- Case report
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Distended bladder presenting with constipation and venous obstruction: a case report
Journal of Medical Case Reportsvolume 6, Article number: 34 (2012)
A distended urinary bladder has been known to cause venous obstruction or rarely bowel obstruction. We report the first case in the literature in which urinary bladder distension presented with both venous obstruction and constipation. This is an unusual presentation of urinary bladder distension and serves to broaden our differential diagnoses for a patient with clinical venous obstruction.
An 83-year-old man of African descent presented with constipation and bilateral lower limb edema. A huge abdominal mass was evident which was a large, distended urinary bladder confirmed by computed tomography. Promptly after urethral catheterization, both constipation and lower limb edema resolved.
To the best of our knowledge distended urinary bladder causing both constipation and lower limb edema has never previously been reported. Analysis of the literature revealed several factors resulting in the patient's presentation. A high level of suspicion for urinary bladder distension must be maintained for prompt diagnosis and to avoid improper management.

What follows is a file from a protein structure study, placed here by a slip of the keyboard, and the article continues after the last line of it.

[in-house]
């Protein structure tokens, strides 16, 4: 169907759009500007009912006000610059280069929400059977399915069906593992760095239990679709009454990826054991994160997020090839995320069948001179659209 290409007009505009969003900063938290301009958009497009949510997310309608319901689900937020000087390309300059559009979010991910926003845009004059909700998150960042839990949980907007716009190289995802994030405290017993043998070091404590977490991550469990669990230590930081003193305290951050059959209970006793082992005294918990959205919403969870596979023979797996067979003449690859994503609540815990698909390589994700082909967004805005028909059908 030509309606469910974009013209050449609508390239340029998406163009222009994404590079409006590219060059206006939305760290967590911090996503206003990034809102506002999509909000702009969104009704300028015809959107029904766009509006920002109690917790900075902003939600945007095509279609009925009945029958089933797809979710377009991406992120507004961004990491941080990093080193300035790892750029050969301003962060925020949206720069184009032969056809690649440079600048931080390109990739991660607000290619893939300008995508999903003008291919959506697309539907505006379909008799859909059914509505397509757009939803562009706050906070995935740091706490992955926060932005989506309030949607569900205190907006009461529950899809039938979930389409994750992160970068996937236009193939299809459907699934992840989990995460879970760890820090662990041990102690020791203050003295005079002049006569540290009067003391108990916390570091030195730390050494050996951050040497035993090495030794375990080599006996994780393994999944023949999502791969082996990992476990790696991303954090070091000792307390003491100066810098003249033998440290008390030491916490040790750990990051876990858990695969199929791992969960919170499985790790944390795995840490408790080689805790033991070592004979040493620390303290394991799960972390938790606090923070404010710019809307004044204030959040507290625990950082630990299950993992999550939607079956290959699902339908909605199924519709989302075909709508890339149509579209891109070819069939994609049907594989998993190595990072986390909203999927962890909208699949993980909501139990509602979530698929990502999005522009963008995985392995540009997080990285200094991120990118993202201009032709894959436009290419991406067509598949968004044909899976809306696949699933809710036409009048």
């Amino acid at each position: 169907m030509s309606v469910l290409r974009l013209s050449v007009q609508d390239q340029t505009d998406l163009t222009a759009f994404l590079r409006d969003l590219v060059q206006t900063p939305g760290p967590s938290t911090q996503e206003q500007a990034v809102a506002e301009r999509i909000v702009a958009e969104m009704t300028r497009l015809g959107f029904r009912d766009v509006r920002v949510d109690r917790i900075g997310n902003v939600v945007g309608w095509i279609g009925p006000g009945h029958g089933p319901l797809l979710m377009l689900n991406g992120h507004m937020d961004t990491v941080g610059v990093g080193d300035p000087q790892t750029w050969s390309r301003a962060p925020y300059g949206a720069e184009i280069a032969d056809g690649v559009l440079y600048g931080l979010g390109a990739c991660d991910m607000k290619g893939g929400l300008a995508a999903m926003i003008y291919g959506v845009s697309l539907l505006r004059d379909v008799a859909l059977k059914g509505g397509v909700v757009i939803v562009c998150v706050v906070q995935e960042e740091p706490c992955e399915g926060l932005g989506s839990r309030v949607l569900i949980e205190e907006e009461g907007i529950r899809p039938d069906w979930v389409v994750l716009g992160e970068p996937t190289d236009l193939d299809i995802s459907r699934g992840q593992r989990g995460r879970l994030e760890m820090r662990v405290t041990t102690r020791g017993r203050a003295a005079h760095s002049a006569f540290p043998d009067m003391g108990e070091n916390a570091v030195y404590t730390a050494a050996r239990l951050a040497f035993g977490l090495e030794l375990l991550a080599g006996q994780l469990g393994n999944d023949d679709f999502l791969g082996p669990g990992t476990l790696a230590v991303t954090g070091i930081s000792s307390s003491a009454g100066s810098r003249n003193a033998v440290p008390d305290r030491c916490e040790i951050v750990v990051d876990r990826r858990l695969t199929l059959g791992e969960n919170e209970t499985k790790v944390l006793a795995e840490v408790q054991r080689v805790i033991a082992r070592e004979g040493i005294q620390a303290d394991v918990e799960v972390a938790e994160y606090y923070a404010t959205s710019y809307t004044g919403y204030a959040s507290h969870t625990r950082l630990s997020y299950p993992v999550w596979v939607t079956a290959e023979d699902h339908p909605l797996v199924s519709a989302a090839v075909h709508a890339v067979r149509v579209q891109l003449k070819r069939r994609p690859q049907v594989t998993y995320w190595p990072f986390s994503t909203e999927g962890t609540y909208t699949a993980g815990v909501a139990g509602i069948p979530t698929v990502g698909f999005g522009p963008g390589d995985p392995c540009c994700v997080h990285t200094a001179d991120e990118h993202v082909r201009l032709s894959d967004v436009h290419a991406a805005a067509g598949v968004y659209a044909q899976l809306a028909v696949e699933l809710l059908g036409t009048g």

Chronically distended urinary bladder is diagnosed in only 0.8%  of elderly men annually. A distended urinary bladder causing inferior vena cava and external iliac venous obstruction has been commonly described  but is infrequently encountered. Its presentation with bilateral pedal edema poses a clinical dilemma as it can be easily misdiagnosed as deep venous thrombosis or congestive heart failure. Bladder distension causing constipation, however, is very rare with few reports in the literature. To the best of our knowledge and after extensive literature review, we present the first case of chronic bladder distension presenting with both constipation and bilateral pedal edema.
An 83-year-old diabetic man of African descent presented with a four week history of constipation and a two week history of obstipation to our emergency department. He noticed painless increasing abdominal distension with concomitant leg edema. He denied any history of vomiting, fever or anorexia. He used several laxative concoctions with no relief. He revealed a long standing history of incontinence at night with hesitancy and poor stream but denied frequency and strangury. He had been diabetic and on treatment for 25 years with a history of diabetic retinopathy.